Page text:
The troubled, troubling relationship between the two offensive linemen took an ominous turn Monday with fresh revelations: Incognito sent text messages to his teammate that were racist and threatening, two people familiar with the situation said.
The people spoke to The Associated Press on condition of anonymity because the Dolphins and NFL haven’t disclosed the nature of the misconduct that led to Sunday’s suspension of Incognito, a veteran with a reputation for dirty play.
Martin, a tackle, remained absent from practice Monday one week after he suddenly left the team because of emotional issues. Also missing was Incognito, a guard suspended indefinitely late Sunday by coach Joe Philbin for his treatment of Martin.
Agents for the two players didn’t respond to requests for comment. Martin is with his family in Los Angeles for counseling.
The team and NFL continued their investigation into allegations by Martin’s representatives that he was bullied, and Philbin said Dolphins owner Stephen Ross asked Commissioner Roger Goodell for assistance. The NFL Players Association also planned to look into the matter.
“Every decision I’ve made, everything we’ve done in this facility has been done with one thing in mind,” Philbin said. “That’s to help our players and our organization reach their full potential. Any type of conduct (or) behavior that detracts from that objective is not acceptable and is not tolerated.”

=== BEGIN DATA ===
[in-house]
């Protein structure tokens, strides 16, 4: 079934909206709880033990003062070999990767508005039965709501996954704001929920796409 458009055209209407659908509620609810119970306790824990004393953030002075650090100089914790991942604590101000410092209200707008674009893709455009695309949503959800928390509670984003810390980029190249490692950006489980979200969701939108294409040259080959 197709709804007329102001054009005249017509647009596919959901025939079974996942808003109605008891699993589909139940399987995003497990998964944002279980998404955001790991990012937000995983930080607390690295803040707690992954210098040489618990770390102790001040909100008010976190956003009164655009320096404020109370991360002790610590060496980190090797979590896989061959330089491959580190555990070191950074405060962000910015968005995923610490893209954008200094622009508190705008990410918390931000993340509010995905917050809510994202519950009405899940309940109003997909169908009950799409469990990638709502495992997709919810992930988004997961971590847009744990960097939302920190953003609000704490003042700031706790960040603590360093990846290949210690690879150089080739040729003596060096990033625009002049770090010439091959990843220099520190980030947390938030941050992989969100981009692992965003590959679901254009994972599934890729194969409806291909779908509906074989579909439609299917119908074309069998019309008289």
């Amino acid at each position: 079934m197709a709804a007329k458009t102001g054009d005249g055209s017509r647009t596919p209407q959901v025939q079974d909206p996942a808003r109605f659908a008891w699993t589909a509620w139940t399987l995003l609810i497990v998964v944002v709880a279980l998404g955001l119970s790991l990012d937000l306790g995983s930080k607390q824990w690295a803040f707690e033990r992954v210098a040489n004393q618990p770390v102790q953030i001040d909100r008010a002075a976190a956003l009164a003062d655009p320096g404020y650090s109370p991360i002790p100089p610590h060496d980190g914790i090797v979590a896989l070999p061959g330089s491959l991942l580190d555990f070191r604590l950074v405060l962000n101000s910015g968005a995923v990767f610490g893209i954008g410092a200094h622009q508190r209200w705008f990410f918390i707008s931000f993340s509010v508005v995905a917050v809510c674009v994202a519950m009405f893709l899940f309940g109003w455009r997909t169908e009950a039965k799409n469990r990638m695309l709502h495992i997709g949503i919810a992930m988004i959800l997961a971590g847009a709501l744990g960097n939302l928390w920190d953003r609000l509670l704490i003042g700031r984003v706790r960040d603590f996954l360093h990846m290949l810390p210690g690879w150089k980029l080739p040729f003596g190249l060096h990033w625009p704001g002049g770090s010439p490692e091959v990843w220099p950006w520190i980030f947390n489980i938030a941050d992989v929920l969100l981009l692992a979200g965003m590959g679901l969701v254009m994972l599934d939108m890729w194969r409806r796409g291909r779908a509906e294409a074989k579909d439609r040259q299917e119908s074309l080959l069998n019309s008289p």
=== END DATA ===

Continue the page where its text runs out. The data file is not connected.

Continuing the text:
It’s unclear whether coaches or management had any inkling of harassment between the players before Martin left the team, and Philbin declined to answer a question about the locker-room culture. Recent rumblings of dissension have also included complaints by young players that they’re pressured to pay more than their share when team members socialize together.
After beating Cincinnati in overtime Thursday, the Dolphins had three days off while the Martin story mushroomed. They returned to practice Monday and afterward found nearly 100 reporters and cameramen in their locker room.
“The only thing affecting us is we can’t even get dressed,” said receiver Mike Wallace as he surveyed the media throng.
Wallace said he found Incognito to be intense but a good teammate. Newcomer Bryant McKinnie agreed.
“When I got here, he was a guy who had everybody laughing and told jokes,” said McKinnie, a tackle who joined the team two weeks ago. “I didn’t really see the side being portrayed right now.”